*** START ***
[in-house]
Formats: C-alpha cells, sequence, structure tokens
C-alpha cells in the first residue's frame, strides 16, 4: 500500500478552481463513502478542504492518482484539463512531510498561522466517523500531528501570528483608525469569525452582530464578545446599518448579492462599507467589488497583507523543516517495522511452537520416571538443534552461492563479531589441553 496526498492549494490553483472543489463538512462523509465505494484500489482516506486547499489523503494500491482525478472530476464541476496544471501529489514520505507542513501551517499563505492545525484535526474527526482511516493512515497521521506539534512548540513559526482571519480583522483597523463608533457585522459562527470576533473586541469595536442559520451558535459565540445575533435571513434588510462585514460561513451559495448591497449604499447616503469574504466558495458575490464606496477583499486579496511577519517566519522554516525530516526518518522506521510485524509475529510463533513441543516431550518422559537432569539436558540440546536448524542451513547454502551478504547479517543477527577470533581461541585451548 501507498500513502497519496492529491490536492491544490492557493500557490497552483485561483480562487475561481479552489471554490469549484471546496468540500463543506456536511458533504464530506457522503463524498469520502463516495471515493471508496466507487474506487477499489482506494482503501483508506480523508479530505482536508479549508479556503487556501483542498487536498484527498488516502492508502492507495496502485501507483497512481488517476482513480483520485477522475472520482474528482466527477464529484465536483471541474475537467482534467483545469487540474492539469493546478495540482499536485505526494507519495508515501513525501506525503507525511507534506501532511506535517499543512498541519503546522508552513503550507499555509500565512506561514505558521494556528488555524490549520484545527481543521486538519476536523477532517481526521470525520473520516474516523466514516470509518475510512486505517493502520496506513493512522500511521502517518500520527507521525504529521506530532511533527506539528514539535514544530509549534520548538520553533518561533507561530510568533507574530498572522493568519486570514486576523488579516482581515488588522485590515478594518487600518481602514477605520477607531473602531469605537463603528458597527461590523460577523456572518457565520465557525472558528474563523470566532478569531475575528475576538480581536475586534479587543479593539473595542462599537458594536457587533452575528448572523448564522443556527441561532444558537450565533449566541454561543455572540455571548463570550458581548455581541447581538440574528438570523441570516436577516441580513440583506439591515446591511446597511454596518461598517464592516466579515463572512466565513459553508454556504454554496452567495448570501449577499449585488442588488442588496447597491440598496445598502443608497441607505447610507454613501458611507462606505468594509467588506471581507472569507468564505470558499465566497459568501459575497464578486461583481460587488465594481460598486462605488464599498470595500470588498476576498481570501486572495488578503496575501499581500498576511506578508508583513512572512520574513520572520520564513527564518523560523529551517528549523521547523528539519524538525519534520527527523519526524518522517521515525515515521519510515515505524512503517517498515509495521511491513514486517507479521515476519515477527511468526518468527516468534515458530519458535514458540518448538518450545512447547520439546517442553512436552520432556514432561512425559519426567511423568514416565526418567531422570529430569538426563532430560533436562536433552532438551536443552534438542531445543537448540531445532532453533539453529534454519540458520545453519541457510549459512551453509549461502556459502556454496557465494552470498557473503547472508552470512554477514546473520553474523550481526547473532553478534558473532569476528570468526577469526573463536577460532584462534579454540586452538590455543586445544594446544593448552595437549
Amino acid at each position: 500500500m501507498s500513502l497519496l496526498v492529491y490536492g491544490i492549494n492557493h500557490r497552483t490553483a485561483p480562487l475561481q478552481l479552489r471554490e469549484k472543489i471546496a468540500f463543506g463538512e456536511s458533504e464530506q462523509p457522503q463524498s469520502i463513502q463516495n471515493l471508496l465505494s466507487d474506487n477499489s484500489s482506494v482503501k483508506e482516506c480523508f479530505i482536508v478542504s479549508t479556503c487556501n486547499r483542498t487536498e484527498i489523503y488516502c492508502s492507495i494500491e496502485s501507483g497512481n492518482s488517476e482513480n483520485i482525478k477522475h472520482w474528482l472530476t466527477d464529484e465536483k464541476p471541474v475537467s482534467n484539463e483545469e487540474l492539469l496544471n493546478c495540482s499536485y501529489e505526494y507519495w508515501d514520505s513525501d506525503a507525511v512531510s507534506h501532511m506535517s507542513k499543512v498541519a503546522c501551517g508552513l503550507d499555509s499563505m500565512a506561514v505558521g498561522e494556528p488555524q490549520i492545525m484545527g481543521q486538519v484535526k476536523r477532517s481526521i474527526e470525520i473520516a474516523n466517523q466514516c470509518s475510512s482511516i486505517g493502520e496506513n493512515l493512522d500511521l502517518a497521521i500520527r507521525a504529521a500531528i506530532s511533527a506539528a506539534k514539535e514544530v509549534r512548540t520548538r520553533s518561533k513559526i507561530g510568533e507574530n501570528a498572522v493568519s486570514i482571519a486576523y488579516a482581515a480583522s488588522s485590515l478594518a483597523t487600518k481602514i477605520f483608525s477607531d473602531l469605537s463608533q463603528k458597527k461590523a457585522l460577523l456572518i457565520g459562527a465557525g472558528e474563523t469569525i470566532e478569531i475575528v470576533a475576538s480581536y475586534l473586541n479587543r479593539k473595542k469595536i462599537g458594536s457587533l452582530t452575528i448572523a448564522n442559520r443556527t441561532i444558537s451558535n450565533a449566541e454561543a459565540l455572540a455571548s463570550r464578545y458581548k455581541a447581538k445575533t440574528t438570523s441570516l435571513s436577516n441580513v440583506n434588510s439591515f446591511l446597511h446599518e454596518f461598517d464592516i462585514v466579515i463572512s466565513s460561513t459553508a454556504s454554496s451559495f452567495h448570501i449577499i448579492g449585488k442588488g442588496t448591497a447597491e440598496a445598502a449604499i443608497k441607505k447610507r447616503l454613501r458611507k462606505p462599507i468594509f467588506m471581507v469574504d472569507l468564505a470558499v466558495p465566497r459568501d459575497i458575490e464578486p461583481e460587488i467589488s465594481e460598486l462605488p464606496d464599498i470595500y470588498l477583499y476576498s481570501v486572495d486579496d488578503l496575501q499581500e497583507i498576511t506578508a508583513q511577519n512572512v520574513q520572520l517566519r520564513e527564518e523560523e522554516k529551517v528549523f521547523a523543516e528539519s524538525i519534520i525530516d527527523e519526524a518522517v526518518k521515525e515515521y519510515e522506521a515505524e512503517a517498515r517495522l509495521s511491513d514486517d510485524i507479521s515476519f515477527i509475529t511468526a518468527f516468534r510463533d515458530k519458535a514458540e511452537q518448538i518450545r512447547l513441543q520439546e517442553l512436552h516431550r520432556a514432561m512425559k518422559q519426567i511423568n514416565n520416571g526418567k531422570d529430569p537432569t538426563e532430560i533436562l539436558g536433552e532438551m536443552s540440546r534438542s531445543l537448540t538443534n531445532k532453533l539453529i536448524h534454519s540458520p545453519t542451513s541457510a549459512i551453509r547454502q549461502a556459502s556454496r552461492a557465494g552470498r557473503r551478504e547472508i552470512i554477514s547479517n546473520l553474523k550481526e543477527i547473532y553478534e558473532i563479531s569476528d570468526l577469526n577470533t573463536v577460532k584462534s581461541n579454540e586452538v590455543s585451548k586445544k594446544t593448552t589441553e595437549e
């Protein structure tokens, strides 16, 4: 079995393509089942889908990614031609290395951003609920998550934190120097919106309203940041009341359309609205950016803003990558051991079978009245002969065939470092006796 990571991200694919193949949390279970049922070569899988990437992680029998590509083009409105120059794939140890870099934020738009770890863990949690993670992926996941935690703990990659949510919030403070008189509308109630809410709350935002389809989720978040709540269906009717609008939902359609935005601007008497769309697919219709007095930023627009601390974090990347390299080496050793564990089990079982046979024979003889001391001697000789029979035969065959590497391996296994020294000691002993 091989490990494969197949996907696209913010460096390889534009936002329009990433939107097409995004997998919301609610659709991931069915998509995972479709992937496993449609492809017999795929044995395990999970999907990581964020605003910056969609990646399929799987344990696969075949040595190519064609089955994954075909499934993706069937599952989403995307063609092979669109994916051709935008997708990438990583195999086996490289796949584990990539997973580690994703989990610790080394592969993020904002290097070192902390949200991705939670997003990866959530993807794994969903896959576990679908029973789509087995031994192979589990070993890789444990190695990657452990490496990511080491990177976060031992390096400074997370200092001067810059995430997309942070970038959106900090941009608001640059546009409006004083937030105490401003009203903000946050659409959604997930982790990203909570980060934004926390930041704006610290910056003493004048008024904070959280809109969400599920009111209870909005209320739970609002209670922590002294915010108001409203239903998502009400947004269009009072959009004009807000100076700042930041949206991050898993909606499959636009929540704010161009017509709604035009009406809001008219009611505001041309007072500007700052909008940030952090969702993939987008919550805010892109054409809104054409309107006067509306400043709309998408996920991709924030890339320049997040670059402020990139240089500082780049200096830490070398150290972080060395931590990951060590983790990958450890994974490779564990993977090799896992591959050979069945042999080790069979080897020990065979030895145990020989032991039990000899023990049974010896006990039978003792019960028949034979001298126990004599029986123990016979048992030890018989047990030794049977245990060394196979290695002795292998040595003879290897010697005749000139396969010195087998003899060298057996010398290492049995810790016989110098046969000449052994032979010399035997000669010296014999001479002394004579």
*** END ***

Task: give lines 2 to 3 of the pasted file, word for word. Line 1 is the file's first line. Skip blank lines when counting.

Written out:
Formats: C-alpha cells, sequence, structure tokens
C-alpha cells in the first residue's frame, strides 16, 4: 500500500478552481463513502478542504492518482484539463512531510498561522466517523500531528501570528483608525469569525452582530464578545446599518448579492462599507467589488497583507523543516517495522511452537520416571538443534552461492563479531589441553 496526498492549494490553483472543489463538512462523509465505494484500489482516506486547499489523503494500491482525478472530476464541476496544471501529489514520505507542513501551517499563505492545525484535526474527526482511516493512515497521521506539534512548540513559526482571519480583522483597523463608533457585522459562527470576533473586541469595536442559520451558535459565540445575533435571513434588510462585514460561513451559495448591497449604499447616503469574504466558495458575490464606496477583499486579496511577519517566519522554516525530516526518518522506521510485524509475529510463533513441543516431550518422559537432569539436558540440546536448524542451513547454502551478504547479517543477527577470533581461541585451548 501507498500513502497519496492529491490536492491544490492557493500557490497552483485561483480562487475561481479552489471554490469549484471546496468540500463543506456536511458533504464530506457522503463524498469520502463516495471515493471508496466507487474506487477499489482506494482503501483508506480523508479530505482536508479549508479556503487556501483542498487536498484527498488516502492508502492507495496502485501507483497512481488517476482513480483520485477522475472520482474528482466527477464529484465536483471541474475537467482534467483545469487540474492539469493546478495540482499536485505526494507519495508515501513525501506525503507525511507534506501532511506535517499543512498541519503546522508552513503550507499555509500565512506561514505558521494556528488555524490549520484545527481543521486538519476536523477532517481526521470525520473520516474516523466514516470509518475510512486505517493502520496506513493512522500511521502517518500520527507521525504529521506530532511533527506539528514539535514544530509549534520548538520553533518561533507561530510568533507574530498572522493568519486570514486576523488579516482581515488588522485590515478594518487600518481602514477605520477607531473602531469605537463603528458597527461590523460577523456572518457565520465557525472558528474563523470566532478569531475575528475576538480581536475586534479587543479593539473595542462599537458594536457587533452575528448572523448564522443556527441561532444558537450565533449566541454561543455572540455571548463570550458581548455581541447581538440574528438570523441570516436577516441580513440583506439591515446591511446597511454596518461598517464592516466579515463572512466565513459553508454556504454554496452567495448570501449577499449585488442588488442588496447597491440598496445598502443608497441607505447610507454613501458611507462606505468594509467588506471581507472569507468564505470558499465566497459568501459575497464578486461583481460587488465594481460598486462605488464599498470595500470588498476576498481570501486572495488578503496575501499581500498576511506578508508583513512572512520574513520572520520564513527564518523560523529551517528549523521547523528539519524538525519534520527527523519526524518522517521515525515515521519510515515505524512503517517498515509495521511491513514486517507479521515476519515477527511468526518468527516468534515458530519458535514458540518448538518450545512447547520439546517442553512436552520432556514432561512425559519426567511423568514416565526418567531422570529430569538426563532430560533436562536433552532438551536443552534438542531445543537448540531445532532453533539453529534454519540458520545453519541457510549459512551453509549461502556459502556454496557465494552470498557473503547472508552470512554477514546473520553474523550481526547473532553478534558473532569476528570468526577469526573463536577460532584462534579454540586452538590455543586445544594446544593448552595437549